The Miami Hurricanes, who are set to host the Georgia Tech Yellow Jackets in an ACC game on Saturday afternoon, are expecting a radically different strategy from what they faced in their most recent appearance.
Miami (7-12, 3-11) lost to Notre Dame, 71-61, on Sunday night. The Hurricanes turned the ball over just five times in that game.
"Notre Dame does not try to force turnovers," Miami coach Jim Larranaga said. "Georgia Tech tries to turn you over every time. They try to steal it, they grab, they foul. Notre Dame is the opposite. They never foul."
Indeed, Georgia Tech (10-8, 6-6) is second in the ACC in steals per game (8.9). Notre Dame is last (4.0).
Miami is in the red on turnover margin this season (minus-0.37 per game), which means the Hurricanes will have to watch Georgia Tech's quick hands on steal attempts.
As for the history of this series, the Hurricanes lead 14-10, including 7-4 in Miami. The last time they played was in February of last season, and Georgia Tech won at home, 63-57. The Jackets led that game by 20 points in the second half, but Miami rallied to take the lead before faltering.
"They have a really good team," Larranaga said of Georgia Tech. "You have to be strong with the ball. You have to be aware every time you make a pass. They change their defenses regularly. We have to identify it and then know our game plan against each defense."
The Jackets, who are coming off a 71-65 win over Pittsburgh on Sunday, are an experienced team. Their top six players feature four seniors and two juniors.
Senior Jose Alvarado leads the ACC in steals (2.8) and free-throw percentage (86.0). He also leads Tech in scoring (16.8), assists (4.1), two-point percentage (59.7) and three-point percentage (41.6).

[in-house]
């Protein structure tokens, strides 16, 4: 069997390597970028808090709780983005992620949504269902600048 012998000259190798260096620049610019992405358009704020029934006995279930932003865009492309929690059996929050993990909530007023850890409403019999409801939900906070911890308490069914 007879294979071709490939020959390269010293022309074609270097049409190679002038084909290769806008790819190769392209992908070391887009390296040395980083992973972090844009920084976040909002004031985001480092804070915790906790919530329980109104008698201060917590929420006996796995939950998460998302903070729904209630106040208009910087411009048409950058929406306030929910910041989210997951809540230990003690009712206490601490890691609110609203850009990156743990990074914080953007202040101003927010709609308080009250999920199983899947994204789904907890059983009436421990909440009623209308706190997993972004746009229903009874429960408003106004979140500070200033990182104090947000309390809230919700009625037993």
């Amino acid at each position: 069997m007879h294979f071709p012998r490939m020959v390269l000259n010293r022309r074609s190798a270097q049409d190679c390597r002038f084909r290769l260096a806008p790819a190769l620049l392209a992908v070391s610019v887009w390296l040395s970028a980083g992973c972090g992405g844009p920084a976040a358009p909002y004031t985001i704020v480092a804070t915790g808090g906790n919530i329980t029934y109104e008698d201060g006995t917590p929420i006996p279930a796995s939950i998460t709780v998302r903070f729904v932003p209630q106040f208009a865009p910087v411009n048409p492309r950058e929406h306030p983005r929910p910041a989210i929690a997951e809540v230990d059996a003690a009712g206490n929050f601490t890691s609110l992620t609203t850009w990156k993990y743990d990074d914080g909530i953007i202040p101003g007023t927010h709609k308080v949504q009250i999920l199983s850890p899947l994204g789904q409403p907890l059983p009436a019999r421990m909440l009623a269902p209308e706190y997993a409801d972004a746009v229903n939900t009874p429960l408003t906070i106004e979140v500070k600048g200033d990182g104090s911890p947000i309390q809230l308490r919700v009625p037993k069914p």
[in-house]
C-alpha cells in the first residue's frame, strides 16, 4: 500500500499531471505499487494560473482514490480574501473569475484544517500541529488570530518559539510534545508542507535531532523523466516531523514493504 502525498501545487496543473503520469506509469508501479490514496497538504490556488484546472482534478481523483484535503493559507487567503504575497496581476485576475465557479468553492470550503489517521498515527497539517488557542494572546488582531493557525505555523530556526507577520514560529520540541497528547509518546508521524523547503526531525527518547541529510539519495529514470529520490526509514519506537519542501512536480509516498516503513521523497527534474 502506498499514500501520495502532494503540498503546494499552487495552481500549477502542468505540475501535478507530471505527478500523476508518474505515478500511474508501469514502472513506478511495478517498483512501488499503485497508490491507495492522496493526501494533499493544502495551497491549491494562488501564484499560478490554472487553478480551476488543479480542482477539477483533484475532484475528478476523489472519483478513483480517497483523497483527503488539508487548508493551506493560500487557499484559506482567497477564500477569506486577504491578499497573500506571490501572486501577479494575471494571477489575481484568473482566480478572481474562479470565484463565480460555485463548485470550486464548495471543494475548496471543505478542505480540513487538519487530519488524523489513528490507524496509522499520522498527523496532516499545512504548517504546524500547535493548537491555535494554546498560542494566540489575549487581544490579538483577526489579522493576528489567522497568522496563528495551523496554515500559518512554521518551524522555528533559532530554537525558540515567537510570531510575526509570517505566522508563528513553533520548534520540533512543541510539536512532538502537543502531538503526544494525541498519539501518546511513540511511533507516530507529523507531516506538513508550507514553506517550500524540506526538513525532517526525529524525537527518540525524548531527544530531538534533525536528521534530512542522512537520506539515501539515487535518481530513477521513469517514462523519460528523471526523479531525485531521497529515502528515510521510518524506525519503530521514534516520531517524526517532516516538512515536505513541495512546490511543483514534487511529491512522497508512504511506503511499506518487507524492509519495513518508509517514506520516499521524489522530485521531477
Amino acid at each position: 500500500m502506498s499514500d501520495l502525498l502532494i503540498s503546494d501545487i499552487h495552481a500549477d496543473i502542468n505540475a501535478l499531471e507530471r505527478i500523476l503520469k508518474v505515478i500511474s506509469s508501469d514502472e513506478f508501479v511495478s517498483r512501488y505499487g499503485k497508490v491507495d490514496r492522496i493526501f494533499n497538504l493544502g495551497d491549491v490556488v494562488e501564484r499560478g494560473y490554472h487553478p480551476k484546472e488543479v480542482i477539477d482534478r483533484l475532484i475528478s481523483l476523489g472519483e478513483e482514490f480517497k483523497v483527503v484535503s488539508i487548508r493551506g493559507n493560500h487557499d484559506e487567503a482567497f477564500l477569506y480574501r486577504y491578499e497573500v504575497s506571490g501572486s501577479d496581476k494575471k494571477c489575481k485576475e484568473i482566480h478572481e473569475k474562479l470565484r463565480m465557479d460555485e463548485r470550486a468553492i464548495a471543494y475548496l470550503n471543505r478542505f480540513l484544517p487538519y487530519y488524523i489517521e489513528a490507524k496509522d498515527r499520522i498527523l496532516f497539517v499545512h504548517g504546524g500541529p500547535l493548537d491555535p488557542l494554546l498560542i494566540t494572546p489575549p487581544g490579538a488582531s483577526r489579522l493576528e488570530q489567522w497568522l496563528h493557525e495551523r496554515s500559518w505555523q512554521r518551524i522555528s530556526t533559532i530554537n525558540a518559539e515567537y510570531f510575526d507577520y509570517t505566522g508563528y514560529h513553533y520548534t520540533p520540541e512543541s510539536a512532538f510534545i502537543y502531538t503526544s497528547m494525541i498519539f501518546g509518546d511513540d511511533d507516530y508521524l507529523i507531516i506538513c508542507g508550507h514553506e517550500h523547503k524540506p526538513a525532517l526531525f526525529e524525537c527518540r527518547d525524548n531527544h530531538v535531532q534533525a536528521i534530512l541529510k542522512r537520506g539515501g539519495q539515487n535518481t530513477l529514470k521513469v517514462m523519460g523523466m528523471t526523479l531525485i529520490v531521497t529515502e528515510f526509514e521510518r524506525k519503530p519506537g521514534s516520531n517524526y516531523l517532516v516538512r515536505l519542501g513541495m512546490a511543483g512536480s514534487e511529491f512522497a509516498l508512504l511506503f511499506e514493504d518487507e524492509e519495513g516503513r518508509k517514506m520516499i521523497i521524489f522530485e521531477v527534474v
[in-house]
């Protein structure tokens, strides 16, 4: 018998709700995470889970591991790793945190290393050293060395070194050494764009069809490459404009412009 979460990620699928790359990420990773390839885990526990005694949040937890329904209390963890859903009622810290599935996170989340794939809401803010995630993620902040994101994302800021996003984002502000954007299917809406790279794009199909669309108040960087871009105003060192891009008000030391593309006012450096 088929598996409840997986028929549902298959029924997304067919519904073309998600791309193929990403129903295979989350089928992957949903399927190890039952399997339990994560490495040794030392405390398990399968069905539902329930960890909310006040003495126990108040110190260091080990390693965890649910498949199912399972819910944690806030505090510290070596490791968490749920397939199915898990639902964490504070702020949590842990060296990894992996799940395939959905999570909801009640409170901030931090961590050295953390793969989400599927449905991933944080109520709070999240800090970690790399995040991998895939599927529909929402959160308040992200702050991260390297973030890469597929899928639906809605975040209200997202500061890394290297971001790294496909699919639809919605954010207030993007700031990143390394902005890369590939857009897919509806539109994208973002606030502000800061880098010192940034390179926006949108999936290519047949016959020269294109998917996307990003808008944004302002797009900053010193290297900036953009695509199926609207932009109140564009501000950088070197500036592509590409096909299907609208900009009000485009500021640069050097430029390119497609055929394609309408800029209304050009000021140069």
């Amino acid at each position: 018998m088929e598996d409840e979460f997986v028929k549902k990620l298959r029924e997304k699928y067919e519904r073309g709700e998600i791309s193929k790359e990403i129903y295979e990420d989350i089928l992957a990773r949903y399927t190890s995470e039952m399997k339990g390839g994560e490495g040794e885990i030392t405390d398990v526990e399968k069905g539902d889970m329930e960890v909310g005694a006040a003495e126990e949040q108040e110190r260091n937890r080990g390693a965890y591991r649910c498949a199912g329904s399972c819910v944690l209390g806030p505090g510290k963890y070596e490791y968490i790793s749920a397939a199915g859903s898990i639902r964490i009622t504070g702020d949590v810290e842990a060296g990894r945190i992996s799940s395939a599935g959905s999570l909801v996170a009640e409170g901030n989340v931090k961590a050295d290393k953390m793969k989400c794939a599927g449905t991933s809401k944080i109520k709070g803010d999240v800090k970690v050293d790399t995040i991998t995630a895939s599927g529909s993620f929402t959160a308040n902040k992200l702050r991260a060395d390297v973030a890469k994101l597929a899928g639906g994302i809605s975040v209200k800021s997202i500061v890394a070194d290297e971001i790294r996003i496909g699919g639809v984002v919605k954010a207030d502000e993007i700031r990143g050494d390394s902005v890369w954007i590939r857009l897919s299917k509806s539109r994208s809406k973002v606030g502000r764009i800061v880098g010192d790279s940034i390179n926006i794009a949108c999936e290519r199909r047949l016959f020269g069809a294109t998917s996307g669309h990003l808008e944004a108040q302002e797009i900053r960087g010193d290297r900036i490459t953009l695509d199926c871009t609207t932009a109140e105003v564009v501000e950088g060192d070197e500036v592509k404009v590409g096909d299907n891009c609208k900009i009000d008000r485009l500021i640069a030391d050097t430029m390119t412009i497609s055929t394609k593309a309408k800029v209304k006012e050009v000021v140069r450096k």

"Alvarado is a nuisance," Larranaga said. "He's an all-conference player. He keeps his dribble alive, and he finds the open man -- very hard to guard."
Moses Wright, another senior, ranks second on the Jackets in scoring (16.4) while leading the team in rebounds (7.3) and blocks (1.8).
Tech's Michael Devoe, who averages 13.9 points, said the Jackets have been resilient all season.
"In basketball, there are going to be ups and downs," said Devoe, the 42nd player in Tech history to score 1,000 career points. "But we feel like we can beat anybody."
To Devoe's point, the Jackets already have knocked off three Top-25 teams this season.
Miami, which has one such victory this season, has lost two straight games and six of its past seven.
The Hurricanes, who have just seven scholarship players healthy and available, are led in scoring by guard Isaiah Wong (17.4), who ranks fourth in the ACC in that category -- one spot ahead of Alvarado and two better than Wright.
In addition, 6-9 sophomore forward Anthony Walker is starting to emerge. He averaged just 6.7 points in his first 12 games. In his past six games, he is averaging 12.0.
--Field Level Media